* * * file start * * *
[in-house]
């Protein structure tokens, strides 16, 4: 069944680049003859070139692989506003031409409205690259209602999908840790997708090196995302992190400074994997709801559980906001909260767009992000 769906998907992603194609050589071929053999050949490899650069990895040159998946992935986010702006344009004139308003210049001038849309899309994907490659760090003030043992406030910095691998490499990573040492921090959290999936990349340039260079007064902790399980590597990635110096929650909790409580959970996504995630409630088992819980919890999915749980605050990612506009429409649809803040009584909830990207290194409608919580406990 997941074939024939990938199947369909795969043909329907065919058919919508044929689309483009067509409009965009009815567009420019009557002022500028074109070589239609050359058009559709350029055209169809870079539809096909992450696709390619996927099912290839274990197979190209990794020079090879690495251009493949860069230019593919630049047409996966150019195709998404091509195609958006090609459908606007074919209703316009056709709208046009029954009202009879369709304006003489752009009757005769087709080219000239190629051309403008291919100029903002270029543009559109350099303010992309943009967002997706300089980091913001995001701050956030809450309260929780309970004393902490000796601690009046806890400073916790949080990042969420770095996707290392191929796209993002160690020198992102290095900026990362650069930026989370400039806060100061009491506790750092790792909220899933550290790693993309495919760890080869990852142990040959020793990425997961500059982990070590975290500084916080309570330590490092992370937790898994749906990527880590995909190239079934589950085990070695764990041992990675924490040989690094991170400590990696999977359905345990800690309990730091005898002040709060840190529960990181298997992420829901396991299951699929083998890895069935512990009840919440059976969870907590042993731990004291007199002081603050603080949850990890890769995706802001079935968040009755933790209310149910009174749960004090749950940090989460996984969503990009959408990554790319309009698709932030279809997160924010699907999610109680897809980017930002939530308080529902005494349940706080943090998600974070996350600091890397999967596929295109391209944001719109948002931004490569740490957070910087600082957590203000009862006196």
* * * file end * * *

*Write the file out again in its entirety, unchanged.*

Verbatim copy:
[in-house]
């Protein structure tokens, strides 16, 4: 069944680049003859070139692989506003031409409205690259209602999908840790997708090196995302992190400074994997709801559980906001909260767009992000 769906998907992603194609050589071929053999050949490899650069990895040159998946992935986010702006344009004139308003210049001038849309899309994907490659760090003030043992406030910095691998490499990573040492921090959290999936990349340039260079007064902790399980590597990635110096929650909790409580959970996504995630409630088992819980919890999915749980605050990612506009429409649809803040009584909830990207290194409608919580406990 997941074939024939990938199947369909795969043909329907065919058919919508044929689309483009067509409009965009009815567009420019009557002022500028074109070589239609050359058009559709350029055209169809870079539809096909992450696709390619996927099912290839274990197979190209990794020079090879690495251009493949860069230019593919630049047409996966150019195709998404091509195609958006090609459908606007074919209703316009056709709208046009029954009202009879369709304006003489752009009757005769087709080219000239190629051309403008291919100029903002270029543009559109350099303010992309943009967002997706300089980091913001995001701050956030809450309260929780309970004393902490000796601690009046806890400073916790949080990042969420770095996707290392191929796209993002160690020198992102290095900026990362650069930026989370400039806060100061009491506790750092790792909220899933550290790693993309495919760890080869990852142990040959020793990425997961500059982990070590975290500084916080309570330590490092992370937790898994749906990527880590995909190239079934589950085990070695764990041992990675924490040989690094991170400590990696999977359905345990800690309990730091005898002040709060840190529960990181298997992420829901396991299951699929083998890895069935512990009840919440059976969870907590042993731990004291007199002081603050603080949850990890890769995706802001079935968040009755933790209310149910009174749960004090749950940090989460996984969503990009959408990554790319309009698709932030279809997160924010699907999610109680897809980017930002939530308080529902005494349940706080943090998600974070996350600091890397999967596929295109391209944001719109948002931004490569740490957070910087600082957590203000009862006196």